Un ballo in maschera is an exhilarating jewel from Verdi’s maturity. Because it is something of a “singer’s opera,” it may be underrated by those who indulge in such parlor games as rating works of art (okay, I’ve done it, too). From the time that I discovered it, it has been one of my favorites. I don’t believe it’s any easier to sing than most Verdi operas but it has been very fortunate in its studio recordings, which is why neither of these live, “unofficial” recordings fills a yawning gap, despite some obvious virtues. Consider the best tenors who have starred as Riccardo on some studio recordings: Bergonzi (twice), Carreras, di Stefano, Domingo, Gigli— there is also Björling on a celebrated 1940 Met broadcast. They all might be classified, in various degrees, as lyrico/spinto tenors. Does that suggest something about Riccardo/Gustavo? As a vocal type, Jon Vickers is about as far from those tenors as he is alphabetically (I left out Pavarotti for effect). Benjamin Britten did not approve of the way Vickers sang the title role in Peter Grimes. This did not stop Vickers from being the dominant Grimes of his time. Here he is, again, “bending” a role for which he was not the best fit, and making it his own. I don’t think I ever heard a tenor who could pour so much passion into an aria without fracturing the line or distorting its shape. I have heard the role sung more playfully (though he’s far from humorless), but Vickers brings to the king his trademark intensity and power, also introspection and even a sort of majesty—you can easily see him as one who would be defiant toward his would-be murderers. In Covent Garden’s production, he is “the king” because they opted for the Swedish venue, which the 19th-century censors had rejected because the plot revolved around a conspiracy against a king with his eventual murder depicted on stage. Verdi and his librettist then moved the setting to colonial Boston and the king became a governor. I might add that, once censorship was not a factor, Verdi was apparently content to leave the opera in Boston. At least Covent Garden changed the libretto to reflect the switch to Sweden, so Riccardo became Gustavo, Il conte became Il re, and patria replaced Inghilterra and America. This is not always done when producers aim at such bogus “authenticity.” 

As for the rest of the cast, Amy Shuard has enough power and sings all the notes but, to me, at least, her voice is merely generic so, despite her obvious competence, she doesn’t engage me. For whatever reason, Renato remains Renato and Ettore Bastianini is a pedestrian one with a pleasant dark voice. Regina Resnik, as expected, is a strong Ulrica, and Joan Carlyle chirps her way through Oscar with panache. Edward Downes conducts with apparent enthusiasm. This was preserved on an in-house tape but with insider mike placement—it sounds much better than the average pirate tape. Unfortunately, the tape itself, which was only recently discovered, had deteriorated, resulting in a cut in the scene where Amelia draws Renato’s name out of the vase and a dropout in the subsequent ensemble—the music simply fades out as the sound becomes more distorted. The set includes a libretto and explanatory annotations. There are several very good studio-made Ballos available: my favorites are the monaural Votto (di Stefano, Callas, Gobbi) and the stereo ones by Leinsdorf (Price, Bergonzi, Merrill) and Solti No. 1 (Bergonzi, Nilsson, MacNeil), but the recordings by Abbado, Davis, and Solti No. 2 aren’t negligible.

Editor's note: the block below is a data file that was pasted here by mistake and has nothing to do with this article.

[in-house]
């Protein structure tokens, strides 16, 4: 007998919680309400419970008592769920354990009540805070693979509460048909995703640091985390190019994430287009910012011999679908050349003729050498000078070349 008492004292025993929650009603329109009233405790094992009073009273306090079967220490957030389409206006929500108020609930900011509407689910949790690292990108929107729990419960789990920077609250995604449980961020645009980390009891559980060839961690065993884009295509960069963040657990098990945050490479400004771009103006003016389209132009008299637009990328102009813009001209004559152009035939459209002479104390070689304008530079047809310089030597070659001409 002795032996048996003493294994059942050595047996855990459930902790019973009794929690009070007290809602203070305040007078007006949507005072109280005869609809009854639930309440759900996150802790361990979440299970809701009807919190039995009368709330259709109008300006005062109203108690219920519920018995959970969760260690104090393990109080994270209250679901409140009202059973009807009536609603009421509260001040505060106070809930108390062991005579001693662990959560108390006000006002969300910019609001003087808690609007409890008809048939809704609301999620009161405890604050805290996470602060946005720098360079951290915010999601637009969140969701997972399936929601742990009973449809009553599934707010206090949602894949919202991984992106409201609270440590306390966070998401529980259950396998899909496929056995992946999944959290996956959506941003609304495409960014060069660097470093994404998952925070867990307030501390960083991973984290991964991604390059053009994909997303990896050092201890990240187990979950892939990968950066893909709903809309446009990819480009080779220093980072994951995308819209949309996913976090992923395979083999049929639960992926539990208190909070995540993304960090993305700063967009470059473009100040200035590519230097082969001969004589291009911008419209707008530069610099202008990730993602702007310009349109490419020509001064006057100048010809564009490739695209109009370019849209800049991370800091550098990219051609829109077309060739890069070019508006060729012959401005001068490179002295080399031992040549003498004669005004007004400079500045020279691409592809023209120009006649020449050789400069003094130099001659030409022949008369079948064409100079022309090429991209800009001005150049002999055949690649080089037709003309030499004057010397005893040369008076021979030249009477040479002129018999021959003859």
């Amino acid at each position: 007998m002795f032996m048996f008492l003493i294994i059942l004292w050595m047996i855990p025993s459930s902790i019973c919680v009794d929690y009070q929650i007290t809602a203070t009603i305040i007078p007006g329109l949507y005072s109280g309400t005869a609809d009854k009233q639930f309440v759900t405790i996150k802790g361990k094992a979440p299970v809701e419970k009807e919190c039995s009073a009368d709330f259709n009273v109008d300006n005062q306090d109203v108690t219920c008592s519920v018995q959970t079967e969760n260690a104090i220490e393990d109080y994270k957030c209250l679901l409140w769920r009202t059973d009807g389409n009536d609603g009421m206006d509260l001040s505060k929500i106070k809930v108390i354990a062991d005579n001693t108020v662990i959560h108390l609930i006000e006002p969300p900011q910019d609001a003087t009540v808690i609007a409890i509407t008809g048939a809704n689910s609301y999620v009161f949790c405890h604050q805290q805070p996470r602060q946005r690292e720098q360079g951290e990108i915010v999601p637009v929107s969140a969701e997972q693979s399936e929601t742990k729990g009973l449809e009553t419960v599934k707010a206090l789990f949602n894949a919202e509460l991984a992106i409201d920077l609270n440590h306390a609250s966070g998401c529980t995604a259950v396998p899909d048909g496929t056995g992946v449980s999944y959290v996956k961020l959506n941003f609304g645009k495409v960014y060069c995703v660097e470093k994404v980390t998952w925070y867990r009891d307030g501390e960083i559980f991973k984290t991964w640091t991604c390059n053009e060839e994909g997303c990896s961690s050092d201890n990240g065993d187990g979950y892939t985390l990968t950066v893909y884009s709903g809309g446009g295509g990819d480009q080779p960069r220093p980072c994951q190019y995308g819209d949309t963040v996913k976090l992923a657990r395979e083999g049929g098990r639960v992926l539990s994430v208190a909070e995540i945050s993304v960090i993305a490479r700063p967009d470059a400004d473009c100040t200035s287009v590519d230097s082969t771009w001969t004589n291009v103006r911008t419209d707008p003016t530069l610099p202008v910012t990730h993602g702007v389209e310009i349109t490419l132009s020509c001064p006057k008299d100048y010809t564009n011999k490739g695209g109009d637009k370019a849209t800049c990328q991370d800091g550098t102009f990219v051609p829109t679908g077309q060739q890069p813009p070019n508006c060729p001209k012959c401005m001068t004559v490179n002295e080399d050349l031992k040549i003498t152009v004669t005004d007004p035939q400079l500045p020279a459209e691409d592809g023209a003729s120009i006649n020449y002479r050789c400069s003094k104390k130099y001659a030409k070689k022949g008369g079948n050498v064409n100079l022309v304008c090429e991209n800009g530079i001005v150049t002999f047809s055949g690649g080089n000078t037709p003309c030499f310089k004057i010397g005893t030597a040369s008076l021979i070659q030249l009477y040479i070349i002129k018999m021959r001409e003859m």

In terms of sound, the 1973 La Scala pirate is more typical of the unofficial genre, apparently recorded far from the stage. The obvious point of interest is the late Leyla Gencer, whose posthumous reputation will be based on such recordings as these since she made few visits to the recording studio. She had a dramatic flair that unfortunately is and was—even in her day when the competition was tougher—rare. The distant recording, while satisfying as an example of what voices can actually sound like in the upper reaches of a theater, puts her at a disadvantage, and I don’t think she was in her best voice at this time; in fact, it was around the early 1970s that I managed to hear her live for, unfortunately, the only time. Still, her fans will probably want it and I can hardly blame them. The actual star of the performance, however, is Piero Cappuccilli, a commanding Renato, whose magnificent control and power in “Eri tu” (he does not merely shout his way through it) drives the audience to heights of (well-deserved) enthusiasm (even the pirate taper can’t restrain himself). The Riccardo, Giorgio Merighi, always seems to be at stage rear, unless his voice is conspicuously tinier than those of his colleagues. His singing is neat, even elegant at times, but in a miniaturized way. The rest of the cast is solidly competent. Nino Verchi, like Downes, seems to be as enthusiastic about Ballo as I am. There is no libretto—just a cue list.


Recordings of Un ballo in maschera by Giuseppe Verdi are surveyed in the following publications:
High Fidelity January 1960 Vol.10 No.1 p.95; Opera on Record p.258; CELLETTI p.839; Opera on CD (1) p.54 (2) p.61 (3) p.68; MET p.625; MET(VID) p.389; PENGUIN p.467; L'Avant Scène Opéra No.32 p.110: No.237 p.82; GIUDICI p.966 (2) p.1555; BBC Music Magazine September 1999 p.56; Opéra International No.257 mai 2001 p.20; The Gramophone August 2006 p.48